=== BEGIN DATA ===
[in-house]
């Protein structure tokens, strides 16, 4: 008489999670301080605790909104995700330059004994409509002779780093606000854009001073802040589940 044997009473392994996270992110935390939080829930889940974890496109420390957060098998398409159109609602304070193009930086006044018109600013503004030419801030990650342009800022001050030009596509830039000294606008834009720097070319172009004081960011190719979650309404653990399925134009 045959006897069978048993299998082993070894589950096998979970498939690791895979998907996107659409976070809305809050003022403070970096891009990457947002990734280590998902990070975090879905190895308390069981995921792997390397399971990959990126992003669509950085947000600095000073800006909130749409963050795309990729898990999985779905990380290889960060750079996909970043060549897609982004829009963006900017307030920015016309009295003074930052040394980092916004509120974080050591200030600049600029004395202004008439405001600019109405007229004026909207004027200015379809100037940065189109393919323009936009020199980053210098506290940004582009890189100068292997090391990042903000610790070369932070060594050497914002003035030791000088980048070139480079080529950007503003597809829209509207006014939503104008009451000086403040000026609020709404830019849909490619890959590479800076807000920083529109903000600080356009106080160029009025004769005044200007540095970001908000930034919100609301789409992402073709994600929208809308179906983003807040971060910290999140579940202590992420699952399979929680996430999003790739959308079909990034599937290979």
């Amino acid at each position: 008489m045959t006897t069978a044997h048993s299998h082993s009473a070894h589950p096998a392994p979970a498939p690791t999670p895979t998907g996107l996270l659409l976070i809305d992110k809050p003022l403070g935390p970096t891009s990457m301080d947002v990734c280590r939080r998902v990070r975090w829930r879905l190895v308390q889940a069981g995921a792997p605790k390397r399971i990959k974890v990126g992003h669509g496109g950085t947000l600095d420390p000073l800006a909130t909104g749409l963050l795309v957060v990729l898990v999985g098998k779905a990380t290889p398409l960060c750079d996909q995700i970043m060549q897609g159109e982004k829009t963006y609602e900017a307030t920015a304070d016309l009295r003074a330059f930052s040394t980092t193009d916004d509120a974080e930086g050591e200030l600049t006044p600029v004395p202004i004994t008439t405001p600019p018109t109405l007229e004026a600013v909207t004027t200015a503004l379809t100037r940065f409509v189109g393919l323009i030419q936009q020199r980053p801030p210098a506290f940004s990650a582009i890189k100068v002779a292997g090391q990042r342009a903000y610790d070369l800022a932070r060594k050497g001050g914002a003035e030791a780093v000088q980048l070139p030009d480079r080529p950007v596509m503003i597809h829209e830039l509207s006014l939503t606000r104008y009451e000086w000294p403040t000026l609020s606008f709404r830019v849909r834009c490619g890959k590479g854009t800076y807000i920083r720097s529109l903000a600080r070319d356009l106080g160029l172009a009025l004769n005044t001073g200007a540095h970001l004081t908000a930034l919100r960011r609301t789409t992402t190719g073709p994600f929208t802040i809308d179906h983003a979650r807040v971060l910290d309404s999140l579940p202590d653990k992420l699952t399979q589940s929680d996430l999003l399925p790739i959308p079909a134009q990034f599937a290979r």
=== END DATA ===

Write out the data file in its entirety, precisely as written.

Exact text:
[in-house]
């Protein structure tokens, strides 16, 4: 008489999670301080605790909104995700330059004994409509002779780093606000854009001073802040589940 044997009473392994996270992110935390939080829930889940974890496109420390957060098998398409159109609602304070193009930086006044018109600013503004030419801030990650342009800022001050030009596509830039000294606008834009720097070319172009004081960011190719979650309404653990399925134009 045959006897069978048993299998082993070894589950096998979970498939690791895979998907996107659409976070809305809050003022403070970096891009990457947002990734280590998902990070975090879905190895308390069981995921792997390397399971990959990126992003669509950085947000600095000073800006909130749409963050795309990729898990999985779905990380290889960060750079996909970043060549897609982004829009963006900017307030920015016309009295003074930052040394980092916004509120974080050591200030600049600029004395202004008439405001600019109405007229004026909207004027200015379809100037940065189109393919323009936009020199980053210098506290940004582009890189100068292997090391990042903000610790070369932070060594050497914002003035030791000088980048070139480079080529950007503003597809829209509207006014939503104008009451000086403040000026609020709404830019849909490619890959590479800076807000920083529109903000600080356009106080160029009025004769005044200007540095970001908000930034919100609301789409992402073709994600929208809308179906983003807040971060910290999140579940202590992420699952399979929680996430999003790739959308079909990034599937290979």
């Amino acid at each position: 008489m045959t006897t069978a044997h048993s299998h082993s009473a070894h589950p096998a392994p979970a498939p690791t999670p895979t998907g996107l996270l659409l976070i809305d992110k809050p003022l403070g935390p970096t891009s990457m301080d947002v990734c280590r939080r998902v990070r975090w829930r879905l190895v308390q889940a069981g995921a792997p605790k390397r399971i990959k974890v990126g992003h669509g496109g950085t947000l600095d420390p000073l800006a909130t909104g749409l963050l795309v957060v990729l898990v999985g098998k779905a990380t290889p398409l960060c750079d996909q995700i970043m060549q897609g159109e982004k829009t963006y609602e900017a307030t920015a304070d016309l009295r003074a330059f930052s040394t980092t193009d916004d509120a974080e930086g050591e200030l600049t006044p600029v004395p202004i004994t008439t405001p600019p018109t109405l007229e004026a600013v909207t004027t200015a503004l379809t100037r940065f409509v189109g393919l323009i030419q936009q020199r980053p801030p210098a506290f940004s990650a582009i890189k100068v002779a292997g090391q990042r342009a903000y610790d070369l800022a932070r060594k050497g001050g914002a003035e030791a780093v000088q980048l070139p030009d480079r080529p950007v596509m503003i597809h829209e830039l509207s006014l939503t606000r104008y009451e000086w000294p403040t000026l609020s606008f709404r830019v849909r834009c490619g890959k590479g854009t800076y807000i920083r720097s529109l903000a600080r070319d356009l106080g160029l172009a009025l004769n005044t001073g200007a540095h970001l004081t908000a930034l919100r960011r609301t789409t992402t190719g073709p994600f929208t802040i809308d179906h983003a979650r807040v971060l910290d309404s999140l579940p202590d653990k992420l699952t399979q589940s929680d996430l999003l399925p790739i959308p079909a134009q990034f599937a290979r």